How does the Delaware Valley, best known for leafy suburbs and white-collar commuters, remain a hub of manufacturing jobs and industrial growth? For many business leaders, the answer is obvious: Energy. Particularly the low-cost, reliable, and relatively clean energy pouring in the Adelphia pipeline.
Manufacturing giant Kimberly-Clark recently invested $150 million into a new natural gas-powered steam plant at its Chester facility where it makes more than 2 million rolls of Scott 1000 tissue every day. The company’s mill there is a “critical employer” for Delaware County with nearly 600 workers, said county Chamber of Commerce President Trish McFarland. McFarland also noted the new plant will reduce carbon emissions by about 40 percent.
That reduction is good for business as manufacturers and others face strong headwinds from a White House and state lawmakers pushing to eliminate fossil fuels and promoting renewable energies, regardless of whether energy sources like wind and solar can meet current needs.
“The tissue manufacturing process requires not just electricity, but also steam and heat,” a Kimberly-Clark spokesperson said in a statement. “Currently, natural gas-fired cogeneration technology is the most reliable and cost-effective fit for tissue manufacturing. Solar and wind, and other alternative fuels, such as hydrogen, are many years out in terms of the technology and development of the supply chain.”
On his first day in office, President Joe Biden revoked permits for the Keystone XL Pipeline, which would have carried about 800,000 gallons of oil a day from Alberta, Canada, to Oklahoma. Activists are asking that Biden do the same to an oil pipeline in northern Michigan called Line 3. Last year, New York Gov. Andrew Cuomo blocked a pipeline that would have brought natural gas to New York City.
Pennsylvania, which has greatly benefited from the fracking boom, may enter a multi-state compact that will levy a carbon tax on manufactures and other businesses to reduce emissions.
“Manufacturing has the strongest multi-layer effect on job creation,” said David N. Taylor, president of the Pennsylvania Manufacturers Association. “It’s not just the jobs on the plant floor, but of all of the jobs in the supply chain, key vendors, and logistics for distribution. Our elected officials need to value manufacturing. If you lose that activity on the plant floor, all of those jobs go away.”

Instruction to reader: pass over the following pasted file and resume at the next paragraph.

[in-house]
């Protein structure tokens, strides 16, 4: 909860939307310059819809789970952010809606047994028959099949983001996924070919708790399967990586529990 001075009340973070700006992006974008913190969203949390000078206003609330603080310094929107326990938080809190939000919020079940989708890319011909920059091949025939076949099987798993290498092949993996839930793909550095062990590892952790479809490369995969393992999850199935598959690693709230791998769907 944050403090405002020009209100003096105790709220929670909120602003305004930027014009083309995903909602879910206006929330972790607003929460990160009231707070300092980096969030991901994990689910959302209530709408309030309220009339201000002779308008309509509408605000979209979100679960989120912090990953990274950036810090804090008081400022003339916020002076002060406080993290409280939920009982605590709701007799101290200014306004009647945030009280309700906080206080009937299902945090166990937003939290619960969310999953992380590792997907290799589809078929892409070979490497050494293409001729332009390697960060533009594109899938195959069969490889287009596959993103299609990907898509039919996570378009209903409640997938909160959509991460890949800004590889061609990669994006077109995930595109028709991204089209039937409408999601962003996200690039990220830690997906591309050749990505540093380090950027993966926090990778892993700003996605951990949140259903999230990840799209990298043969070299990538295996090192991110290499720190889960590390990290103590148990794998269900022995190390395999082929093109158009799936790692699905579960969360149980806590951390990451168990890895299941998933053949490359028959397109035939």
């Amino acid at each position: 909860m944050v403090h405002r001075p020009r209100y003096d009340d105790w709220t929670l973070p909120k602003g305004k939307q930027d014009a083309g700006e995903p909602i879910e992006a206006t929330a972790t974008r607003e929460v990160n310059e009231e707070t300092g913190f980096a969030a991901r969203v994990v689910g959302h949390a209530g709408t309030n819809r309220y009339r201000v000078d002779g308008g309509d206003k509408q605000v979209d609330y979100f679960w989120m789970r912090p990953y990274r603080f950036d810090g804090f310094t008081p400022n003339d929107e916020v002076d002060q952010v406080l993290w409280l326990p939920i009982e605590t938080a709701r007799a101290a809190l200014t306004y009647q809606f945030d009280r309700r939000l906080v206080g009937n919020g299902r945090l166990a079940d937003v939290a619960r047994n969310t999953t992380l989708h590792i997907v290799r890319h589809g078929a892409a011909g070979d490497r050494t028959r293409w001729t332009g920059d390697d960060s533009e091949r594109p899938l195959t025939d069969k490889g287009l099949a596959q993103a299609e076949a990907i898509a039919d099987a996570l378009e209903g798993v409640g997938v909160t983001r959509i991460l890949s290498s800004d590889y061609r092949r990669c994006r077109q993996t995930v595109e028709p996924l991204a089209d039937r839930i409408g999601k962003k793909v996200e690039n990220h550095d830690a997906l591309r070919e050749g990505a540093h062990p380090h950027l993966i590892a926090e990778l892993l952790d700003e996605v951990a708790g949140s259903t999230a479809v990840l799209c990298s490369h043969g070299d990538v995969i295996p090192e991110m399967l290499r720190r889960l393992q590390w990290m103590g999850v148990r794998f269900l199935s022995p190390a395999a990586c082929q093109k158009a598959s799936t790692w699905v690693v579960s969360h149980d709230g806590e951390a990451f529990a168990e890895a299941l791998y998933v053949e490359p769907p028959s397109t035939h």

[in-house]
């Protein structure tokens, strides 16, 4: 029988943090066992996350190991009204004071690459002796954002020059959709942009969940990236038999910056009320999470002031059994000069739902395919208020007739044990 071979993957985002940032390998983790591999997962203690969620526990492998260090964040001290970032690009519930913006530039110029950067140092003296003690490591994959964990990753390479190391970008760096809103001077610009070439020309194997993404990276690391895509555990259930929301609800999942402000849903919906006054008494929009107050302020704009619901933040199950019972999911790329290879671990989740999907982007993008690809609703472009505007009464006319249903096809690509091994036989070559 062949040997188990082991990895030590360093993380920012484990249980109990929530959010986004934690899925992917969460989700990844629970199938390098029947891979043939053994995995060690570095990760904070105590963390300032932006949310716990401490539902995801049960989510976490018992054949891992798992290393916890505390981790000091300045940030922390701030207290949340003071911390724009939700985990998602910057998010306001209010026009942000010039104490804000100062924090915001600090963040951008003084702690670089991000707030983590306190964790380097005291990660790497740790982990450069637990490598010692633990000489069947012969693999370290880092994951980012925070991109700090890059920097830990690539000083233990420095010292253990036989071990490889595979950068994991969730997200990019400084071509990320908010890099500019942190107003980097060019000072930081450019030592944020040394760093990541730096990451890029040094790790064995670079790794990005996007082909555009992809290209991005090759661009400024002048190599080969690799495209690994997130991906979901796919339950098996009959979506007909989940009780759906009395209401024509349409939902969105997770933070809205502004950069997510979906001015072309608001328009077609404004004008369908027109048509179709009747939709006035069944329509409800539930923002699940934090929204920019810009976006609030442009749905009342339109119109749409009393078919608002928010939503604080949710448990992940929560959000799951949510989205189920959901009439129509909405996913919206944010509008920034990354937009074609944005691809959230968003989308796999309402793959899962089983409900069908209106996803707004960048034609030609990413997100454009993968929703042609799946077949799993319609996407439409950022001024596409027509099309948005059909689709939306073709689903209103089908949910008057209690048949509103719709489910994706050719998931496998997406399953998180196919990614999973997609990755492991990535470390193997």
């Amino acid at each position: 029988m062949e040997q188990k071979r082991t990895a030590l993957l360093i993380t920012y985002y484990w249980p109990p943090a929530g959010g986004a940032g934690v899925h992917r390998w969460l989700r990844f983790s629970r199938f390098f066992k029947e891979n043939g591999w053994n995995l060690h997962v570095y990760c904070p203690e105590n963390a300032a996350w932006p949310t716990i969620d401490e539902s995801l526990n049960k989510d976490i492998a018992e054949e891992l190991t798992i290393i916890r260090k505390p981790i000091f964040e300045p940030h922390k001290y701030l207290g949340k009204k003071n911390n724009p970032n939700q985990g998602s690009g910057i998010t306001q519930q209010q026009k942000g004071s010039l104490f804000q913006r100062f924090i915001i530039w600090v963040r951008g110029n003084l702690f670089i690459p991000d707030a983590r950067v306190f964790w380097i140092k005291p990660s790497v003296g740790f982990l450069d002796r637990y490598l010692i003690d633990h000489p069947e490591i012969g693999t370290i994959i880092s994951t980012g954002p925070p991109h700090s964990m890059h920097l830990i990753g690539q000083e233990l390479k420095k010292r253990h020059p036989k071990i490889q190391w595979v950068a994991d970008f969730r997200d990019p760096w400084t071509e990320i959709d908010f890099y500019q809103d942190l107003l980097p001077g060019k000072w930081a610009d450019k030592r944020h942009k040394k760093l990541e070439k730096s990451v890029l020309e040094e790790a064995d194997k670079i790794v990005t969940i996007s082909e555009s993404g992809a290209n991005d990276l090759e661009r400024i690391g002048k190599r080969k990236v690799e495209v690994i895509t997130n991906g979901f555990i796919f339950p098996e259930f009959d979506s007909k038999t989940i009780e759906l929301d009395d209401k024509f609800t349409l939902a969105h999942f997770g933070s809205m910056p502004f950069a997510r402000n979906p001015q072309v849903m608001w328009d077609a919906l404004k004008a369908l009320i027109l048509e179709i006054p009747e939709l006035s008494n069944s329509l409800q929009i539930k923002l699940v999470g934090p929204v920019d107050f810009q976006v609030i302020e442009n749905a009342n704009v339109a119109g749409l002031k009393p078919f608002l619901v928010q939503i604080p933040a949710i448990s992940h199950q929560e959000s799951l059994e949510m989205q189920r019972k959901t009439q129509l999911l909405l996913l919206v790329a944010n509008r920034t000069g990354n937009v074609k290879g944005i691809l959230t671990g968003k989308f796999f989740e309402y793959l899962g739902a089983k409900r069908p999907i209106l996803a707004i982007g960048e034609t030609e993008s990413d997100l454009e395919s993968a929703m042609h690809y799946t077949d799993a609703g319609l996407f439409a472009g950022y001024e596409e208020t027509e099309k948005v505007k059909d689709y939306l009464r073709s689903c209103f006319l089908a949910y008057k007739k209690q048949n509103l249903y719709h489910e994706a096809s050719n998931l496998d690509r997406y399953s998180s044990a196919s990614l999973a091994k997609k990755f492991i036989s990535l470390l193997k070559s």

It took just two years to bring the 1.8-million square foot plant at Kimberly-Clark’s 61.5 acres on the Delaware River to life. The 26-megawatt cogeneration facility that uses natural gas is a major shift from the old coal-fired plant and will lower direct carbon emissions by 150,000 metric tons.
The Adelphia Gateway pipeline starts in northern New Jersey and snakes down through the Delaware Valley to end near Marcus Hook Industrial Complex. The conversion from oil to natural gas started in the mid-1990s, and NJR Midstream Company, which operates the pipeline, has begun converting the remaining 50 miles of the total 84-mile pipeline.
NJR received federal approval on its construction plans, but the project has not been without opposition. Officials in West Rockhill are appealing the December Federal Energy Regulatory Commission approval. The Delaware Riverkeepers also wants a new hearing. NJR plans to build a 10,000-square-foot compressor station in West Rockhill that residents and others oppose.
But the benefits of the project – economic growth, particularly – appear to outweigh environmental concerns.
“Pipeline infrastructure is the critical link to connecting homes, schools, hospitals, and manufacturers with reliable, affordable and clean-burning natural gas,” said David Callahan, president of the Marcellus Shale Coalition. “Natural gas demand, especially in power generation, manufacturing, and home heating continues to rise, and projects like Adelphia Gateway, PennEast, Mountain Valley, and others drive local union employment, community investment, and help manufacturers and utilities achieve clean air goals.”
Environmental activists and others, though, point to natural gas as not being clean enough, despite conversions from coal or oil facilities showing a decrease in emissions. The preferred resources – wind and solar – present national security implications as the rare earth minerals needed for solar panels are predominantly mined in China. Wind power can’t reliably power grids in extreme temperatures, as Texas learned again last month.
Taylor said manufacturers and others are eager to either stay or set up shop in Pennsylvania where natural gas is abundant, but hostility from state officials and an overall agenda to push natural gas sites the way of coal mines can imperil growth.
“The worst fallacy is ‘The energy’s here in Pennsylvania and the energy companies have to come here and do whatever we tell them,’” he said. “There’s other places around the world where companies can go. The mindset has always been, ‘We just need to be slightly better than New York and New Jersey,’ but Indiana and North Carolina aren’t far away.”